But I would not have you to be ignorant brethren concerning them which are asleep that ye sorrow not even as others which have no hope. For if we believe that Jesus died and rose again even so them also which sleep in Jesus will God bring with him.
A COMFORTING HOPE FOR BEREAVED CHRISTIANS
P. D. Johnson
‘But I would not have you to be ignorant brethren, concerning them which are asleep, that ye sorrow not, even as others which have no hope. For if we believe that Jesus died and rose again, even so them also which sleep in Jesus will God bring with him. For this we say unto you by the word of the Lord, that we which are alive and remain unto the coming of the Lord shall not prevent them which are asleep. For the Lord himself shall descend from heaven with a shout, with the voice of the archangel, and with the trump of God: and the dead in Christ shall rise first: then we which are alive and remain shall be caught up together with them in the clouds, to meet the Lord in the air: and so shall we ever be with the Lord. Wherefore comfort one another with these words.” 1 Thessalonians 4:13-18.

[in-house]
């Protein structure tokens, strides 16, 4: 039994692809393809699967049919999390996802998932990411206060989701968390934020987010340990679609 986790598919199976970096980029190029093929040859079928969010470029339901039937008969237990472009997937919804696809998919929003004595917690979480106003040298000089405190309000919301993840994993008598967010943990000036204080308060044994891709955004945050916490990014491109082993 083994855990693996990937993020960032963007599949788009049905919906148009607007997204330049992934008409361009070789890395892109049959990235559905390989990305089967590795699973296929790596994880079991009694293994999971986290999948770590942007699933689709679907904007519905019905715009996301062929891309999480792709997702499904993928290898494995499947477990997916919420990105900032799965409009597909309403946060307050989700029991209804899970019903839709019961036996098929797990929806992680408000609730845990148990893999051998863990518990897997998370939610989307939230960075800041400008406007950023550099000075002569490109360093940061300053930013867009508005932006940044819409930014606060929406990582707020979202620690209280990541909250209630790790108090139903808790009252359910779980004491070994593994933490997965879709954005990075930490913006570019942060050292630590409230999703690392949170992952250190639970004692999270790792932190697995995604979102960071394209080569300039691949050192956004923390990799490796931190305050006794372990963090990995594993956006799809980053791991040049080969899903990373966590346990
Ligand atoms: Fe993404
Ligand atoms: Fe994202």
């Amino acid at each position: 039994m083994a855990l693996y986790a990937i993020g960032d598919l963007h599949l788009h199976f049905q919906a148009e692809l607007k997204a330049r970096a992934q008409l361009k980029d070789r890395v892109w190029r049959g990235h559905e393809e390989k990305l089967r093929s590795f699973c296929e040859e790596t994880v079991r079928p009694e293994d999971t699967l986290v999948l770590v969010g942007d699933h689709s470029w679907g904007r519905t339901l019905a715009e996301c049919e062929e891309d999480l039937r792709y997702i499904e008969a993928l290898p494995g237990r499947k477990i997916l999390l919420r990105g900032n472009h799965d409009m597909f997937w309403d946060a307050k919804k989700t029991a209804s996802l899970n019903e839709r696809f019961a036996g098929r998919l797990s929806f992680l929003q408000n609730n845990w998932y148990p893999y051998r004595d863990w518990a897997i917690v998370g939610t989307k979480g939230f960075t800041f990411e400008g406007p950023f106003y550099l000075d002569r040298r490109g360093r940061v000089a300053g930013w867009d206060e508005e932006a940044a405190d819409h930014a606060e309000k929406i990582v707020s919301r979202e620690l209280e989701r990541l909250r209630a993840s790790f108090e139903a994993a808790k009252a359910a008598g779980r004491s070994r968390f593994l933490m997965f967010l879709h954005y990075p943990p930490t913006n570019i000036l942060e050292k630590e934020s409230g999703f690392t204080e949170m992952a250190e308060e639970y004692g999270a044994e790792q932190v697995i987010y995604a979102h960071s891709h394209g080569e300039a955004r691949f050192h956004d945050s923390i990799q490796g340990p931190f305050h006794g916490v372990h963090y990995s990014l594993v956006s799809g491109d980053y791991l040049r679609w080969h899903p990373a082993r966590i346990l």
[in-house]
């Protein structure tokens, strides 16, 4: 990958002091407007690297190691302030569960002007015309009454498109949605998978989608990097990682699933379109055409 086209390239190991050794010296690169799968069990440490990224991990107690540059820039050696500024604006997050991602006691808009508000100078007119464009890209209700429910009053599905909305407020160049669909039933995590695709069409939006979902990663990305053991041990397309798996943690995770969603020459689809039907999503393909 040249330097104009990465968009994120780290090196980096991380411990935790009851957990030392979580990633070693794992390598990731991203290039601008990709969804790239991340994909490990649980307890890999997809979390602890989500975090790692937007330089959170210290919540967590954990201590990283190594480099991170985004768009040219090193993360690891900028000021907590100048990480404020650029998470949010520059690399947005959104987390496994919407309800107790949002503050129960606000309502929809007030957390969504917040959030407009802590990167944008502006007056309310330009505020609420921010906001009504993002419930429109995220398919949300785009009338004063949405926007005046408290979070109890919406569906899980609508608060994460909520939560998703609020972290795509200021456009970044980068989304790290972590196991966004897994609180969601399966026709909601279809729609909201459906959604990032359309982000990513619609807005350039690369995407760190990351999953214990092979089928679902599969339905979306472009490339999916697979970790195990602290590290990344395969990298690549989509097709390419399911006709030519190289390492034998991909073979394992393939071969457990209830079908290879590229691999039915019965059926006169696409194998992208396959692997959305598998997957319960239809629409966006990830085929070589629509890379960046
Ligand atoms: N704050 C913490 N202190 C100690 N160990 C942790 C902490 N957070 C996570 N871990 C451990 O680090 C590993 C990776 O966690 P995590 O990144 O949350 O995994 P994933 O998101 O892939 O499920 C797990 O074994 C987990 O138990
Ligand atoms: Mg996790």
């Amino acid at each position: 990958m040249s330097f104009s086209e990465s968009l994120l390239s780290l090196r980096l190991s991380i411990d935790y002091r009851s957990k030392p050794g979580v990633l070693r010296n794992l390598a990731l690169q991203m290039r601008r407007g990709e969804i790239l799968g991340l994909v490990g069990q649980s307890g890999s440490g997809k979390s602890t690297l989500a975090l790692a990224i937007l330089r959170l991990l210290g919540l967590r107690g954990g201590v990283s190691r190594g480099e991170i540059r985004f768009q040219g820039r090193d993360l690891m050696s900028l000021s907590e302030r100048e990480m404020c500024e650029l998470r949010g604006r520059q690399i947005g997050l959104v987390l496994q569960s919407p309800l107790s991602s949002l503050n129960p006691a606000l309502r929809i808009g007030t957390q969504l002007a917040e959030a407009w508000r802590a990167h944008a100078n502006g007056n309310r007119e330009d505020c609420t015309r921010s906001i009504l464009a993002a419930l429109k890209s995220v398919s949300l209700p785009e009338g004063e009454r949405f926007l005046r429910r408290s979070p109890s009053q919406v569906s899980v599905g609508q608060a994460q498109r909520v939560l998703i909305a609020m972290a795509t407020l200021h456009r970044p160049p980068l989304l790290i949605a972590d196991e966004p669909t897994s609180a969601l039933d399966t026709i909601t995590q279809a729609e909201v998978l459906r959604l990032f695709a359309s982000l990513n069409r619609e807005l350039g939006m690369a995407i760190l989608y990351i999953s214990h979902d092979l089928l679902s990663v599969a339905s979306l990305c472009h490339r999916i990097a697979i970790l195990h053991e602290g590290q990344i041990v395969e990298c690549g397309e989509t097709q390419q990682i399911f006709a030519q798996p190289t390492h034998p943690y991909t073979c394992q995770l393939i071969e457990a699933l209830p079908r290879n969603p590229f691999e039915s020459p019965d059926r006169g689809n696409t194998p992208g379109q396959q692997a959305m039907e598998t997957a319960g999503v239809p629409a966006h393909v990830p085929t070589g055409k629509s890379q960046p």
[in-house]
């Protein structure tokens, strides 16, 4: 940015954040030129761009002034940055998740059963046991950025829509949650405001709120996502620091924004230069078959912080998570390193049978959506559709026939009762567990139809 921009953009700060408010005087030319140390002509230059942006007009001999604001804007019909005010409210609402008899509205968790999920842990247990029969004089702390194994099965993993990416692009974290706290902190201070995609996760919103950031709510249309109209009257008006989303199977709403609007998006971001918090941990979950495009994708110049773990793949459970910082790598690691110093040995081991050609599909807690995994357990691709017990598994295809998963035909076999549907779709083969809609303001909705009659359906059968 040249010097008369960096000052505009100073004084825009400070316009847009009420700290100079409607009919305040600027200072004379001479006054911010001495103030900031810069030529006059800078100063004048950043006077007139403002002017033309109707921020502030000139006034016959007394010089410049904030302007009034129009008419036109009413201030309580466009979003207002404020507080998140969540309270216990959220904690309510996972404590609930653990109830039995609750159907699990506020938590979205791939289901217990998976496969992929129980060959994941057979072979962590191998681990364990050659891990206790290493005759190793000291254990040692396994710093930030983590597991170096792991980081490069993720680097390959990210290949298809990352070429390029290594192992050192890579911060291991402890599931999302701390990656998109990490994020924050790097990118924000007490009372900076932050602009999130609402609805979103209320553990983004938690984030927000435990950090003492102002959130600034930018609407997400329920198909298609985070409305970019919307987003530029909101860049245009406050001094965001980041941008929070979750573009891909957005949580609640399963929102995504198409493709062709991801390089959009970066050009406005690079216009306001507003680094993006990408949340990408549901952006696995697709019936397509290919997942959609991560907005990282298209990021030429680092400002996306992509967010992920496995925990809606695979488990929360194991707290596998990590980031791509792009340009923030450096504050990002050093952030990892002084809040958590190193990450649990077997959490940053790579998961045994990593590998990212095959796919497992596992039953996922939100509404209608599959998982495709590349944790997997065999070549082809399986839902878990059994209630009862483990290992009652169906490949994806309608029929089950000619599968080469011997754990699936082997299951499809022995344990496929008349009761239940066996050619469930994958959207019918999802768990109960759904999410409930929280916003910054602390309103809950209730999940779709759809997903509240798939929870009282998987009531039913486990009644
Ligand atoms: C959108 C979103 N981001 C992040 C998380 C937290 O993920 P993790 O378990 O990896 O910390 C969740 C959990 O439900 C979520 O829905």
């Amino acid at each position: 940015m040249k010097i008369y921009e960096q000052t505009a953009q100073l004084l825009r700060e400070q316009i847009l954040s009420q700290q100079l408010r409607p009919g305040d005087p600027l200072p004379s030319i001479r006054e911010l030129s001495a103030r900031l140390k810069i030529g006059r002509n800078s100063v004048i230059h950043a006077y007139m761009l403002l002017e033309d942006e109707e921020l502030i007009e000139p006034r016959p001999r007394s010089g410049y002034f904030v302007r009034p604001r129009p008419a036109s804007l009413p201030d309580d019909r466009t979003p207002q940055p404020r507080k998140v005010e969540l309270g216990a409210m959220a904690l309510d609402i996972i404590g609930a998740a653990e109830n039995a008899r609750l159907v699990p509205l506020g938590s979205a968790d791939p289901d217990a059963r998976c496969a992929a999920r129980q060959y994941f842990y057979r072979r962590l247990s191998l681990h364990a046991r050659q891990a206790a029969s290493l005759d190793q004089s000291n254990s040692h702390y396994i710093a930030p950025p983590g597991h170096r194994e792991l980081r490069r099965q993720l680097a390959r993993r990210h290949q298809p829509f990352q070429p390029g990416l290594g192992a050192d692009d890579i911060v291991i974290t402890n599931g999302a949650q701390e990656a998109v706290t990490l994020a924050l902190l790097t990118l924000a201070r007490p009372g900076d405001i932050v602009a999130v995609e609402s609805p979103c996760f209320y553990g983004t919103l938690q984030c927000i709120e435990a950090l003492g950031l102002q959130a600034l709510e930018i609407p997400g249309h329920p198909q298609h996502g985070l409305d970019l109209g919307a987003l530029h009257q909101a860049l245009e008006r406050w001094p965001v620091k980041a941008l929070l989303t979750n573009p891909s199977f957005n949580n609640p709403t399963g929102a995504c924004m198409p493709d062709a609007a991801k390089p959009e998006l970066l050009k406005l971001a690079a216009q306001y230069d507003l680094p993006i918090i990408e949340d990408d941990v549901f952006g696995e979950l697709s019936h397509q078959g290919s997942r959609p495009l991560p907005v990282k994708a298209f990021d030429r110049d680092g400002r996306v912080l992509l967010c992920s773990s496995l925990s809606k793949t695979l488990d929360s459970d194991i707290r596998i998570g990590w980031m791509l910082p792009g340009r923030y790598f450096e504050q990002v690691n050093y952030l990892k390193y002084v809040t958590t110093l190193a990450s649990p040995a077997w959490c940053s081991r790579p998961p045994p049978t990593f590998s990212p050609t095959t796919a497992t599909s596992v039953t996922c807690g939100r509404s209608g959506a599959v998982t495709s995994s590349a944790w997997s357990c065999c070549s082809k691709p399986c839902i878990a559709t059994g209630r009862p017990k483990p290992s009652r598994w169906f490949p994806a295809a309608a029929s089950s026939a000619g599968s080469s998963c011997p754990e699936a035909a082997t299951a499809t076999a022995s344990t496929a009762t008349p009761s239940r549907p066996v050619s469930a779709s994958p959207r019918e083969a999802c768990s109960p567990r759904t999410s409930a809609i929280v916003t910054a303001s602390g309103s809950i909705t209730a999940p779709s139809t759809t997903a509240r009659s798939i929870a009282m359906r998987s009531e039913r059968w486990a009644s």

The old saying “Out of sight, out of mind” is not one that could have been applied to the Apostle Paul. The various Epistles he wrote during his great ministry testify most clearly to the abiding concern he continued to have in his heart for the new converts, even after he had moved on to preach the Gospel in other places. Time and again we find the Apostle taking up his pen to send spiritual counsel to churches or individuals who not only had a firm place in his affections, but whom he realized needed so much instruction after their wonderful conversion to Christ, after years in a largely pagan environment. And it is not difficult to imagine the astonishment, relief and joy that must have been felt by those early believers when Paul’s Epistles were first read in the congregation, and later copied and passed from hand-to-hand, as they realized that their faithful mentor had written on the very matters which were causing them so much perplexity. Not that a sense of relief and gratitude for the timely arrival of godly counsel was something confined to the Christians to whom Paul’s Epistles were originally addressed. Being written under the inspiration of the Holy Spirit, the Epistles of Paul, like all the other precious Epistles in the New Testament, were intended for believers in every age of the Christian Church, and consequently speak to us in our day with as great an authority and relevance as they have done to Christians in the past.